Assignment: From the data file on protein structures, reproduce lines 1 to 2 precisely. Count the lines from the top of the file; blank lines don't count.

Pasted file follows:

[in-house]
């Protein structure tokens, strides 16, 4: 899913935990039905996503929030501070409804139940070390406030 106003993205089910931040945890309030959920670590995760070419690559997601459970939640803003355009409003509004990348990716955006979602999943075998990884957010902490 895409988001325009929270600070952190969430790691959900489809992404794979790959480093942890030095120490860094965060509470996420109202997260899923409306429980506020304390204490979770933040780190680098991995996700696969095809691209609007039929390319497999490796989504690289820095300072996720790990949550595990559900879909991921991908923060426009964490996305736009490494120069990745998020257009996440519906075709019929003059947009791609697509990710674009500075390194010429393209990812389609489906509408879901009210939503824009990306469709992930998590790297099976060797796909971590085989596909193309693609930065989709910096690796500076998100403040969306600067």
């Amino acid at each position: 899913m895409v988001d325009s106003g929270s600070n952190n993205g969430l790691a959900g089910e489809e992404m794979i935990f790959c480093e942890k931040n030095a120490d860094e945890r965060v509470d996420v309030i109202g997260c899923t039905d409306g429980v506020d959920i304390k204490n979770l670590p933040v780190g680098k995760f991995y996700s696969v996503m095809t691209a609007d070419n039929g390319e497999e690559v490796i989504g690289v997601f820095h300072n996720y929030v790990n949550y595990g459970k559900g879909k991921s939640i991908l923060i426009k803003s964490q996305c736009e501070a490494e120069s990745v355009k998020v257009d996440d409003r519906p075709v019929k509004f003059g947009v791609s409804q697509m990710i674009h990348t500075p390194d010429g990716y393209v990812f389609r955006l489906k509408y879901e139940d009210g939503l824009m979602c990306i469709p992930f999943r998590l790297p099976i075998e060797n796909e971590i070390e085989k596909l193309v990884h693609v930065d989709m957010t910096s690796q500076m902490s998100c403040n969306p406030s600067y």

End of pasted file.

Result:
[in-house]
């Protein structure tokens, strides 16, 4: 899913935990039905996503929030501070409804139940070390406030 106003993205089910931040945890309030959920670590995760070419690559997601459970939640803003355009409003509004990348990716955006979602999943075998990884957010902490 895409988001325009929270600070952190969430790691959900489809992404794979790959480093942890030095120490860094965060509470996420109202997260899923409306429980506020304390204490979770933040780190680098991995996700696969095809691209609007039929390319497999490796989504690289820095300072996720790990949550595990559900879909991921991908923060426009964490996305736009490494120069990745998020257009996440519906075709019929003059947009791609697509990710674009500075390194010429393209990812389609489906509408879901009210939503824009990306469709992930998590790297099976060797796909971590085989596909193309693609930065989709910096690796500076998100403040969306600067």